At least that’s how it would have gone if the series had been picked up by ABC, who instead aired the ninety-minute pilot as a TV movie in August 1985. Seagrove, who had made her name in a series of TV mini-series and who would go on to become a regular in Judge John Deed, is sparky and fun as McLane, and this is one of those rare occasions where you know that ABC got it wrong about a Larson project, with plenty of material and a likeable cast that could have been a very watchable series.

As it is, it’s available on YouTube in its entirety, and worth a watch, if only to see Larson regulars William Conrad and Eddie Albert chewing the scenery and having a great time doing it. In Like Flynn was one of a series of failures from Larson in the mid-1980s, and with The Fall Guy and Knight Rider coming to the end of their runs, he needed a hit…

Chameleons (1989): After The Highwayman had failed to set television screens alight, Larson turned to Stephen A Miller, a producer who’d worked on Airwolf, and Larson’s own Simon and Simon and Magnum, PI, and the two created a show about an eccentric millionaire who fights crime in his spare time.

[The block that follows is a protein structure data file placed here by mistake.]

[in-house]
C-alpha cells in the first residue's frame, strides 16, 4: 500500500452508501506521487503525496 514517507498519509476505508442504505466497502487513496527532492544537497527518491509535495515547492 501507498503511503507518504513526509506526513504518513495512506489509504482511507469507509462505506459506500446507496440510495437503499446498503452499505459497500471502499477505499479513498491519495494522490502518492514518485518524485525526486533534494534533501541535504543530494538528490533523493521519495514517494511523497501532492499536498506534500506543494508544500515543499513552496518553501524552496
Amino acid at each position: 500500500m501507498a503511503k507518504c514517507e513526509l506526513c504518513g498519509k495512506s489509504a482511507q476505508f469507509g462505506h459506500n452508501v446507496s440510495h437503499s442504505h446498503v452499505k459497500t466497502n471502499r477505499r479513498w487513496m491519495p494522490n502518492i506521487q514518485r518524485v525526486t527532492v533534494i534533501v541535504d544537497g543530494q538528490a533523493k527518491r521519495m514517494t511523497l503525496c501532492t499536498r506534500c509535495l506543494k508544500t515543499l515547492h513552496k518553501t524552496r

As the show opens, wealthy Jason “Captain Chameleon” Carr has been killed, and his niece inherits his estate, discovering his side hustle as a superhero, and teaming up with his former sidekick – the Paraclete of Justice! – to solve her uncle’s murder.

Crystal Bernard, soon to become a regular on Wings, stars as Shelly Carr, with English actor Marcus Gilbert as the luckily-hunky sidekick, Ryan Delaney, and together the pair go undercover – chameleons, get it? – in search of justice. The introduction of a talking vehicle – the Carr-meleon – can’t save this far too wacky plot, and it’s hard to see where the series might have gone after the pilot, which aired over Christmas 1989 on NBC.

Like In Like Flynn, it’s available for your enjoyment on YouTube, but it was clear that the end of the 1980s also saw the end of Larson’s prime creative period, and it would be five years before he had anything even resembling a hit with One West Waikiki. His career saw more misses than hits, but his hits were huge, and that’s a tribute to his creativity; before we leave that behind, we have one more stop to make on the Glen A Larson express…

Further Reading from STARBURST:





Alan Boon